The Commonwealth War Graves Commission confirmed Friday that it has ordered new gravestones with Stars of David on them for three Jewish Canadians killed in France during the Second World War. The graves of Trooper Archie Adelman, 24, of Montreal, Lieutenant Jules Freedman, 24, of Toronto, and Flying Officer Mortimer “Max” Sucharov, 29, of Winnipeg, are in the Bretteville-sur-Laize Canadian War Cemetery, south of Caen, France.
The trio will have their tombstones replaced with the right religious symbol, according to David Avery, commemoration officer for the CWGC.
“I have heard back regarding the ground check at Bretteville and can confirm that three casualties who should have the Star of David are currently incorrect showing crosses,” Avery wrote in an email.
This is the second major correction of improperly remembered Canadian Jewish personnel in a Normandy cemetery in recent months. Last November, I teamed up with British historian Martin Sugarman and others to have the grave of a Toronto navigator Morley Ornstein, changed in a German cemetery, to properly reflect his Jewish faith.
Killed by a sniper
The discovery of Lt. Freedman’s cross came in this January while I was doing a live-streamed visit to Jewish war graves in Normandy for WW2TV, a YouTube channel run by Paul Woodadge, a battlefield guide based in Bayeux, France. His colleague Colin Taylor took the photo (above) of Freeman’s grave showing a cross.
Freedman was an optometrist, who had attended the University of Toronto. He was born in 1920 and graduated from Harbord Collegiate. He enlisted with the Irish Regiment initially, and took officers’ training in 1942, in Brockville, Ontario before heading overseas in November of that year.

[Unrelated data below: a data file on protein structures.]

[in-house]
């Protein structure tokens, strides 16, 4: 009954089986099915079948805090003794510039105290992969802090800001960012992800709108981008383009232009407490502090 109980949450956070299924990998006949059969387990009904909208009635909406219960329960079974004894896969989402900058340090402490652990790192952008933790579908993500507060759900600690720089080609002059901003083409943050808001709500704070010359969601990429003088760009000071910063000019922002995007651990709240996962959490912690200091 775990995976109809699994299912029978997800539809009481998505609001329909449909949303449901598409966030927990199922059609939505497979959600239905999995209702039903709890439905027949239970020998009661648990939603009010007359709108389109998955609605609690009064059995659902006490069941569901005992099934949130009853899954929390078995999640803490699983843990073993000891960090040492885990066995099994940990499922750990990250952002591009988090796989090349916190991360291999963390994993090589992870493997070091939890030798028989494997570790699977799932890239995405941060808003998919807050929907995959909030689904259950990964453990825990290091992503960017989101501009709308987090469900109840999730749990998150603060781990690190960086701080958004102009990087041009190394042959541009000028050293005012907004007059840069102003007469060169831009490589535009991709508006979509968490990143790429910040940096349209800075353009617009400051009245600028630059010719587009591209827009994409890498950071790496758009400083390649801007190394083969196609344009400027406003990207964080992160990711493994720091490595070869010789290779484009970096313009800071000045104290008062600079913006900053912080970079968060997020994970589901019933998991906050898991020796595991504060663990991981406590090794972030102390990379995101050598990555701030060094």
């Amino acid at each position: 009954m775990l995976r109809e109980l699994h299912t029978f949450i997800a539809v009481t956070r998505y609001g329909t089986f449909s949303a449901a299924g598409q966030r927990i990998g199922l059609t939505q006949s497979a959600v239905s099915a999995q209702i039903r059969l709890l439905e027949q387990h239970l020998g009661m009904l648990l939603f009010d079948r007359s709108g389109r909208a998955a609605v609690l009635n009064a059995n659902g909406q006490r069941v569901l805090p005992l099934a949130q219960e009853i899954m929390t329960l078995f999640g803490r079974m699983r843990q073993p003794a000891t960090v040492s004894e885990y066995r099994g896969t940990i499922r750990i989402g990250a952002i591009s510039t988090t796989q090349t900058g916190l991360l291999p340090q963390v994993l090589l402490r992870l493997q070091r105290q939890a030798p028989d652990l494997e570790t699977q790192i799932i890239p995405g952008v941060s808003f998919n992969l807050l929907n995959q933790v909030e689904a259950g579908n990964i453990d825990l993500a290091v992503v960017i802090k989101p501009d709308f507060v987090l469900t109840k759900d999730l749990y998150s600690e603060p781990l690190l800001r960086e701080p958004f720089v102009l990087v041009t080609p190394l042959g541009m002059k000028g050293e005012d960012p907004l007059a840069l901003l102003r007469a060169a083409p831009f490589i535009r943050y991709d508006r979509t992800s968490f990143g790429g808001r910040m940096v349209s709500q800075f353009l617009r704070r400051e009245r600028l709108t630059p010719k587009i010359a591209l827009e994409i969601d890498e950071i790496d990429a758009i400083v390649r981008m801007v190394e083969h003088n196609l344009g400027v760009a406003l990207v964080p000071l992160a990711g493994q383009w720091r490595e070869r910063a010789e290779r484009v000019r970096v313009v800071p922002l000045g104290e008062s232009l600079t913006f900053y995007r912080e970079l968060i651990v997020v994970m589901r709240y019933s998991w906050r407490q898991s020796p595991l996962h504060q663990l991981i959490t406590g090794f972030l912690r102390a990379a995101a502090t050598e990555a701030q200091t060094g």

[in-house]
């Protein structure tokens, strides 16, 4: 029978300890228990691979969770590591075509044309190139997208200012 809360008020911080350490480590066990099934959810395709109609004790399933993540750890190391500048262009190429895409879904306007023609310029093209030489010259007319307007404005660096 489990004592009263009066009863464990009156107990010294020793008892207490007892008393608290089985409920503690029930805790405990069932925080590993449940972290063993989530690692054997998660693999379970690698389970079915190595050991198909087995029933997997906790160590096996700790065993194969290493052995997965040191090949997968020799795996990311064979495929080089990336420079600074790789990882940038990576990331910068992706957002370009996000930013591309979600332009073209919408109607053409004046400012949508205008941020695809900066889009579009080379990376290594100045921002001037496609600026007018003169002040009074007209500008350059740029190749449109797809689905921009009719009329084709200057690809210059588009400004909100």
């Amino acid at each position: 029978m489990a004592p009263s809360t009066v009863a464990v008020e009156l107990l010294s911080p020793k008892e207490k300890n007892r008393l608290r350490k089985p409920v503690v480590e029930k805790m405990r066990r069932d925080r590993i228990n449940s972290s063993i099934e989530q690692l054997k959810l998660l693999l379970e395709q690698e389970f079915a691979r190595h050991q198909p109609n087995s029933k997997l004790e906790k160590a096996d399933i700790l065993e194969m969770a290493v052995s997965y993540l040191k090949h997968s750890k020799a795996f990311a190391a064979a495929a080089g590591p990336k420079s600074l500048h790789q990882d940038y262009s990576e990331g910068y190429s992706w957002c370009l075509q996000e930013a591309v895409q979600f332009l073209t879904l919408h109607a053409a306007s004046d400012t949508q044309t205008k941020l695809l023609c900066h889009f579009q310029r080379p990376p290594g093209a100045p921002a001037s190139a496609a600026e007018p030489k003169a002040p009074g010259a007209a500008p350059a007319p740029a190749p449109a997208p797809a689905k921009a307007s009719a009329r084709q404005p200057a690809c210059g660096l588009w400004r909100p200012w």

In England, Freedman was attached to the 6th Armoured Regiment (1st Hussars), a tank outfit. He qualified as a driver of wheeled armed vehicles and also tanks. His regiment embarked for France on July 17, 1944. Freedman was killed Aug. 14, 1944 in the Allied breakout towards Falaise.
See Freedman’s grave here live from Bretteville-sur-Laize, in the video from my live tour on WW2TV:
Parachute heroism: Sucharov
The remains of Flying Officer Mortimer “Max” Sucharov of Winnipeg were originally located near where his crew bailed out of a disabled bomber on Dec. 2, 1944 en route to complete a raid over German-occupied Europe. According to the RCAF, the plane iced up, and the captain ordered the crew to bail out.
According to military records, Sucharov was able to don his own parachute. No one knows why he was found dead on the ground. His family says it is because of Sucharov’s noble efforts to help the flight engineer, who became paralyzed with fear, and jumped without a parachute.
His relatives say Sucharov jumped out the plane while carrying the other man. The weight proved too much and neither airman survived. The other five on board landed safely. The pilot was able to bring the stricken empty plane down without injury.
Sucharov’s nephew Dr. Max Sucharov, a Vancouver psychiatrist, was born six months later, in 1945 and was named after the uncle he never knew. Max’s daughter is professor Mira Sucharov, of Carleton University in Ottawa. Mortimer was the youngest of seven children. He had worked in the family butcher business before enlisting.